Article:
Mid-term review of 11th Plan by Dec-end: Montek

Concedes that drought will impact countrys economic growth this fiscal

Planning Commission  Deputy Chairman Montek Singh Ahluwalia (left) being received by Fkcci President J Crasta (extreme right) & Fkcci Vice-President J R Bangera in Bangalore on Saturday. DH photo

Addressing an interactive session under the aegis of Federation of Karnataka Chamber of Commerce & Industry (Fkcci) here, Ahluwalia said, “you cannot let loose policy making decision and economic affairs in the hands of private sector.”
Stating that the Centre must have a say in policy prescriptions and directions stimulating growth, he said, private sector can be leveraged where there is scare of resources, specially in infrastructure growth.
“Private sector alone cannot solve country’s economic problems,” while their assistance could be solicited to develop infrastructure through public-private partnership model, he observed.

The issue is how one goes about financing modern infrastructure, whose absence is impinging growth, but you cannot expect government to subsidise urban services doing away with targeted subsidies, he noted as it has a larger social responsibility.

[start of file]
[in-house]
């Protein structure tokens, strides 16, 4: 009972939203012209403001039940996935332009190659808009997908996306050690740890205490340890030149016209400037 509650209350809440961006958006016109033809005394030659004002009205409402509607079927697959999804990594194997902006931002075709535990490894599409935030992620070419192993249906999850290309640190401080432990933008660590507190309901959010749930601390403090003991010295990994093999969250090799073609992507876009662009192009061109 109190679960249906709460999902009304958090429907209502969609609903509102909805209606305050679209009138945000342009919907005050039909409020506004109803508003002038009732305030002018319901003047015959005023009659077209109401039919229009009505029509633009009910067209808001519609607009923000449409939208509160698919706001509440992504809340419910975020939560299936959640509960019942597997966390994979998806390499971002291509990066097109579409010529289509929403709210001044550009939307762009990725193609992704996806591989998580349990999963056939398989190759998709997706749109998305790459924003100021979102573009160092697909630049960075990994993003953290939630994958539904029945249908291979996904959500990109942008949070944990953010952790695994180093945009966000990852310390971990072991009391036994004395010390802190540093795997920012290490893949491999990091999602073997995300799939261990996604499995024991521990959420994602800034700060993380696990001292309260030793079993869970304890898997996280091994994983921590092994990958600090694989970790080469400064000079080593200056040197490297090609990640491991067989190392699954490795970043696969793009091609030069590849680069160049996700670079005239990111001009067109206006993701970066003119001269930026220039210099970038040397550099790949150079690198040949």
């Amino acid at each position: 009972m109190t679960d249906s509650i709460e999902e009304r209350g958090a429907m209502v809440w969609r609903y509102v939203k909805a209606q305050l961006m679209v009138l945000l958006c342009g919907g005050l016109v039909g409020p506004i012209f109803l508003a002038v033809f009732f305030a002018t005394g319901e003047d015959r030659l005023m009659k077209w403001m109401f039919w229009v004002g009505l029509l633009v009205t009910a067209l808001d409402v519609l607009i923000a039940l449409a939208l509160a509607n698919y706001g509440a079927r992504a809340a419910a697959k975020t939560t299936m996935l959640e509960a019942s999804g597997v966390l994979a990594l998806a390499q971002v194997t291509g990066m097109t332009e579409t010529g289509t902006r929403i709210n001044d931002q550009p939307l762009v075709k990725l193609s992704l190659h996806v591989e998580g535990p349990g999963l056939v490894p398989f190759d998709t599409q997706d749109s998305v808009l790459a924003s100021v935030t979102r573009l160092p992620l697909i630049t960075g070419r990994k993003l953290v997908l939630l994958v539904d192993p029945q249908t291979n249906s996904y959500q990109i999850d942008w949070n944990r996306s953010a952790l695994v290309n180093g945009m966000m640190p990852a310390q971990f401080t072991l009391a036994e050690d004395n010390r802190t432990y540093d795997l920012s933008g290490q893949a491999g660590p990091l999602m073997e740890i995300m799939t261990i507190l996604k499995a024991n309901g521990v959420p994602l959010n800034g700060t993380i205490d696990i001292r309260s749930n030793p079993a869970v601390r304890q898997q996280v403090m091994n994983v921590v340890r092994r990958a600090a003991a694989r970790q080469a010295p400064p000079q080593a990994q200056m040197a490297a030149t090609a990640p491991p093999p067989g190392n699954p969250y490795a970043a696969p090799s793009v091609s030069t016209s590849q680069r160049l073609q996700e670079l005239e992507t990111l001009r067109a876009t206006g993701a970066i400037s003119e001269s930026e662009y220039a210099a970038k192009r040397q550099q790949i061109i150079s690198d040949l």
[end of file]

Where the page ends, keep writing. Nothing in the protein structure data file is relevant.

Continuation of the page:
In this regard, he said, the real test of economy is not how good growth has been or will be, but to ensure that it is not low. “India is a remarkable example of how resilient its economy has been even in the face of global and domestic economic crises.  Stating that the planning commission would undertake mid-term appraisal of 11th Five Year Plan by year-end, he said, this would provide the opportunity to reflect upon how success or not it has been so far and take corrective steps given the changed circumstances.

Reasonable growth
Pointing out that it would be reasonable if country’s economic growth clocked seven per cent growth next year, he said, while there has been no negative growth due to global fiscal crisis, there has, however,  been sharp reduction from earlier 9 per cent growth rate to 6 to 6.5 per cent now.
While drought would have its negative impact on the economy this year and thereby  seven per cent growth unattainable, he said, the country was, however, much better prepared to face the drought. Observing that while there will be reduction in foodgrains production, it would not affect distribution as there was adequate food stocks in the system, hesaid. But the reduction in output will impact farm income in turn affecting spending, he added.

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